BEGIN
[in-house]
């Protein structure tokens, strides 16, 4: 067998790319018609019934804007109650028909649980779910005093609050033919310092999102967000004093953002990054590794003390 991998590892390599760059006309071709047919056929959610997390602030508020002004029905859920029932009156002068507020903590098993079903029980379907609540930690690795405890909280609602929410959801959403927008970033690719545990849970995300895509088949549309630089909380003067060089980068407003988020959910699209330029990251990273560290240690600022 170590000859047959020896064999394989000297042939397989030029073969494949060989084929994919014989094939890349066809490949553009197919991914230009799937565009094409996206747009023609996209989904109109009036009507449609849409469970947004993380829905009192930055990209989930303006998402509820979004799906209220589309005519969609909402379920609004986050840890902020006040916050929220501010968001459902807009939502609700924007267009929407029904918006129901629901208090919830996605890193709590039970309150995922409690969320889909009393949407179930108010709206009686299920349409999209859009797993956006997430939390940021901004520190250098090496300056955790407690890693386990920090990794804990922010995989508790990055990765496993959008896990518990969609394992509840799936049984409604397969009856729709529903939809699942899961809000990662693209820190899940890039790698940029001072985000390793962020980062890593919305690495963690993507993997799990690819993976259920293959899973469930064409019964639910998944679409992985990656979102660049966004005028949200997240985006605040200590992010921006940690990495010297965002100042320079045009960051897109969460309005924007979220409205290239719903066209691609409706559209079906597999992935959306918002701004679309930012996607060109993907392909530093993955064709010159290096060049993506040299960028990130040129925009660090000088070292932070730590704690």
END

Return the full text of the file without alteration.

[in-house]
């Protein structure tokens, strides 16, 4: 067998790319018609019934804007109650028909649980779910005093609050033919310092999102967000004093953002990054590794003390 991998590892390599760059006309071709047919056929959610997390602030508020002004029905859920029932009156002068507020903590098993079903029980379907609540930690690795405890909280609602929410959801959403927008970033690719545990849970995300895509088949549309630089909380003067060089980068407003988020959910699209330029990251990273560290240690600022 170590000859047959020896064999394989000297042939397989030029073969494949060989084929994919014989094939890349066809490949553009197919991914230009799937565009094409996206747009023609996209989904109109009036009507449609849409469970947004993380829905009192930055990209989930303006998402509820979004799906209220589309005519969609909402379920609004986050840890902020006040916050929220501010968001459902807009939502609700924007267009929407029904918006129901629901208090919830996605890193709590039970309150995922409690969320889909009393949407179930108010709206009686299920349409999209859009797993956006997430939390940021901004520190250098090496300056955790407690890693386990920090990794804990922010995989508790990055990765496993959008896990518990969609394992509840799936049984409604397969009856729709529903939809699942899961809000990662693209820190899940890039790698940029001072985000390793962020980062890593919305690495963690993507993997799990690819993976259920293959899973469930064409019964639910998944679409992985990656979102660049966004005028949200997240985006605040200590992010921006940690990495010297965002100042320079045009960051897109969460309005924007979220409205290239719903066209691609409706559209079906597999992935959306918002701004679309930012996607060109993907392909530093993955064709010159290096060049993506040299960028990130040129925009660090000088070292932070730590704690």